Kas Mohammed at Schneider Electric explains that EPC requirements are only one piece of the puzzle.

Tightening of Energy Performance Certification (EPC) regulations by the UK government means that commercial building landlords are on a countdown to improve energy efficiency. The challenge is significant, considering that around a quarter (25%) of the UK’s building stock was constructed before 1900 and many of these are amongst the most inefficient.

On average, buildings waste up to 30% of the energy they consume, up to 45% of the energy used is due to heating, ventilation, and air conditioning (HVAC) and up to 40% of a building’s space is not utilised.

From April 1st this year, non-domestic buildings without an EPC rating of E or above cannot be continued to be let. These regulations are set to tighten further. By 2027 these buildings will need to achieve an EPC of C before reaching a rating of B by 2030. Landlords missing these targets may find it harder to attract tenants and could face financial penalties, as well as missing out on the average 4% increased rents associated with a step improvement in EPC.

With more than 80% of all existing buildings expected to still be in use in 2050, a swathe of the UK’s building stock must now undergo a program of sustainable refurbishment and retrofitting. Current EPC data shows that there’s still a long way to go; around 70-80% of the UK’s building stock will need to be upgraded in order to meet 2030 regulations. However, those that focus these efforts solely on achieving EPC compliance will find themselves at an acute disadvantage.

The challenges of retrofitting for EPC compliance

While EPCs focus on the quality of the fabric and services of a building, they do not measure operational energy use. During an energy crisis where utility prices are at an all-time high, operational efficiency is a challenge we can’t ignore. While the tightening of the regulations is a welcome move, it raises the issue of the energy performance gap - the difference between the predicted energy performance of a building, as estimated by the EPC, and its actual energy consumption in practice. In many cases, buildings are not performing as well as their EPC ratings suggest they should, resulting in higher energy bills and carbon emissions.

These energy and carbon costs can be reduced through considering a design-for-performance approach. Commercial landlords are increasingly moving away from the ‘design for compliance’ approach, which has historically been the norm, toward a performance-based rating system. This is what NABERS UK certification now creates; a requirement to measure the energy use of their estates, bringing energy monitoring technology to the forefront to ensure compliance with the latest sustainability standards.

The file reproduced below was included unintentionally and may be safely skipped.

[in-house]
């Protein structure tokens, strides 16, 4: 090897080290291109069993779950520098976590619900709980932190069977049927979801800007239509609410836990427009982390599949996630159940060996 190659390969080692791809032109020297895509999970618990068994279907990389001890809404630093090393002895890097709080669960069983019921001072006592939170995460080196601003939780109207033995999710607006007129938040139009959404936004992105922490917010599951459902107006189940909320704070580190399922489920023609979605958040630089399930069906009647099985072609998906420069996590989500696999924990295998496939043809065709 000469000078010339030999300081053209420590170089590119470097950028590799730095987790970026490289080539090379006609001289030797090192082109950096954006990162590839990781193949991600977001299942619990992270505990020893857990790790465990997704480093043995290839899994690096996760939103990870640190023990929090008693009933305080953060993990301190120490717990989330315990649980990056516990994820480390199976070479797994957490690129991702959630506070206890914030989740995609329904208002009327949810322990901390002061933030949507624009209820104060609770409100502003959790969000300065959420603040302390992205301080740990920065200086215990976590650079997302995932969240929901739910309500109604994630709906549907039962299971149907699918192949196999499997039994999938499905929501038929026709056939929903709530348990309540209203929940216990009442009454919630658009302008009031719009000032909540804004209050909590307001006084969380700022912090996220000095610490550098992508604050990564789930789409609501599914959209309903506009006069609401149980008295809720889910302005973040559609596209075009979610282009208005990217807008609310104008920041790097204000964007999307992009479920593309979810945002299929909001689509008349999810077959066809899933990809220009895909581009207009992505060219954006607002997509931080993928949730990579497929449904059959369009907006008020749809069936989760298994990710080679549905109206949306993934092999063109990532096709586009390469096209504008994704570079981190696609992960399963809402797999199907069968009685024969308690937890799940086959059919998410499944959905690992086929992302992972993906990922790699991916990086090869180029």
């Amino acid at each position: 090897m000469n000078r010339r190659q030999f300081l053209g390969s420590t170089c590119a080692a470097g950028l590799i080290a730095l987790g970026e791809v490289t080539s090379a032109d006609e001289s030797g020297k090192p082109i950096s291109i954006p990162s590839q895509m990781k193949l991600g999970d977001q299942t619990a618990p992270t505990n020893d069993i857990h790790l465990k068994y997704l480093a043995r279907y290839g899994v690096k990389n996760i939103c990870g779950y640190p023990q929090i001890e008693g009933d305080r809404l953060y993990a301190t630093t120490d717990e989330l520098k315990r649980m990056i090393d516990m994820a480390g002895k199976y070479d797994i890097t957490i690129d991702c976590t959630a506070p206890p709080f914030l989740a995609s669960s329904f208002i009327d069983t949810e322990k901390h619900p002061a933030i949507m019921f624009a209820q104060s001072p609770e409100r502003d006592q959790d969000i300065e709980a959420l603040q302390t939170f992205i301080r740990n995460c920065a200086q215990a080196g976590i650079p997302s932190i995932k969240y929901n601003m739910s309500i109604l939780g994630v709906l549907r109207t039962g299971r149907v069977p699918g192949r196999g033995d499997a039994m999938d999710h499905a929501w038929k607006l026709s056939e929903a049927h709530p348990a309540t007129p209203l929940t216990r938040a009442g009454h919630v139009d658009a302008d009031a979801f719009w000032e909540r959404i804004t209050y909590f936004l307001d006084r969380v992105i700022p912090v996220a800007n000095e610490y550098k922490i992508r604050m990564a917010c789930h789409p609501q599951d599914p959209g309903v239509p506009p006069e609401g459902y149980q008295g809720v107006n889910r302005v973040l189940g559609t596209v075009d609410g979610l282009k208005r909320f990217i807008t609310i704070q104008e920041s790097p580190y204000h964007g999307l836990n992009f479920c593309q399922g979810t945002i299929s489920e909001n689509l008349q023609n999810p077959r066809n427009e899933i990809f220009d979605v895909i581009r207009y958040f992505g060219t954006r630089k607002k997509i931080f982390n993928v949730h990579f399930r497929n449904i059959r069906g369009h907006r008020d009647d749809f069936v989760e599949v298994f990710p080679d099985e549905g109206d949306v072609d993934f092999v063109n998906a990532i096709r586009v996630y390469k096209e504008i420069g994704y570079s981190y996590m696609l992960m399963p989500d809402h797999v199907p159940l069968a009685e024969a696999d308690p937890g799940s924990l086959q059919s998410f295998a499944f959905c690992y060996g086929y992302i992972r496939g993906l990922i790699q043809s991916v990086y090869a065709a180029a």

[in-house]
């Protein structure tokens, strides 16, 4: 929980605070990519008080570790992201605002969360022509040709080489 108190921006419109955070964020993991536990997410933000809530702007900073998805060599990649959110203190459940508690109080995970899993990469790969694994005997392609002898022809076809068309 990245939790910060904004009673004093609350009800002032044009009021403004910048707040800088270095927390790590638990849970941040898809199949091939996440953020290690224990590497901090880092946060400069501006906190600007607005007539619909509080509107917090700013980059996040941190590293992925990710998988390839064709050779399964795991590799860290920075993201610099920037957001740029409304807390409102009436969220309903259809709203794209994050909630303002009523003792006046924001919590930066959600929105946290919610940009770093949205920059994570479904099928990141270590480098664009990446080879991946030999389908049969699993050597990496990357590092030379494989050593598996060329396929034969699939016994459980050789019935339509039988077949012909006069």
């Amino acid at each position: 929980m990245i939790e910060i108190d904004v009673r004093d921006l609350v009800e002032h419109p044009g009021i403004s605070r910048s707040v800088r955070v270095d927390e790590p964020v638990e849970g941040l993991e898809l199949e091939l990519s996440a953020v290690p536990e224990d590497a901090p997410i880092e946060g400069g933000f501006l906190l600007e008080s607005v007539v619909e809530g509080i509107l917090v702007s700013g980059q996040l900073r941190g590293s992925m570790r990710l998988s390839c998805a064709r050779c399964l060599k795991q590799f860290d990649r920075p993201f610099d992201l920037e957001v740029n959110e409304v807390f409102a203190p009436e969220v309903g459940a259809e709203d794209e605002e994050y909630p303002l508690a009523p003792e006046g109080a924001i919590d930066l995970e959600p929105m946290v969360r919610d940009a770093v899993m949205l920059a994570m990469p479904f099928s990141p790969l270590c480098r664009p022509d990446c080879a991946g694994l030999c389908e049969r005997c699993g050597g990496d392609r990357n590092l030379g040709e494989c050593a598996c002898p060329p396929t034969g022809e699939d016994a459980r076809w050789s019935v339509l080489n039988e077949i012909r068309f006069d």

In refurbishing and retrofitting existing buildings, landlords and owners must consider moving away from EPCs as a baseline signal of success towards ongoing, performance-based measures, such as NABERS. But how can this be achieved?

Beyond compliance towards encompassing step-change

Retrofitting buildings to achieve maximum energy efficiency, beyond mere compliance, is not as complex as it may first appear, especially when working alongside dedicated, experienced solutions partners.

Today we already have the technology and services available to simplify these efforts, while increasing energy savings and lowering operating expenses. Digitisation and electrification are redefining how building owners can operate and maintain their buildings. Retrofitted buildings need solid technology foundations that enable data collection and visualisation to drive informed decisions to improve energy efficiency performance.

Digitising decarbonisation efforts in this way help streamline the management of aged facilities and mitigate non-compliance of inefficient assets and systems while providing the capabilities to reduce OpEx through cost-cutting solutions and the ability to minimise unplanned maintenance on ageing equipment. This is all before helping mitigate the challenges surrounding the industry’s skills gap.

The first step/ where to start/ the sustainable retrofit approach

To support our customers with the retrofitting challenge, we have developed a 3-phase retrofit roadmap that ensures a holistic approach to strategise, digitise and decarbonise estates. This all-encompassing approach ensures building sustainability delivers across the board - from emissions to OpEx and user satisfaction.

The first step in the Stategise phase is to conduct an energy audit to understand current usage and levels of optimisation. Consultancy services can then help to identify the most cost-effective retrofit measures that can be taken to reduce energy consumption and improve overall operational efficiency.

These measures could involve digitising through the integration of smart devices, software, analytics and services, all of which can be implemented with minimal disruption. The manipulation and validation of connected data enables the potential for decarbonisation.

To secure sustainable buildings of the future, owners and operators of buildings must embrace change - and fast. The sooner commercial owners embrace digital efficiency, the quicker they will see the business-changing benefits and impact that today’s connected technologies can offer.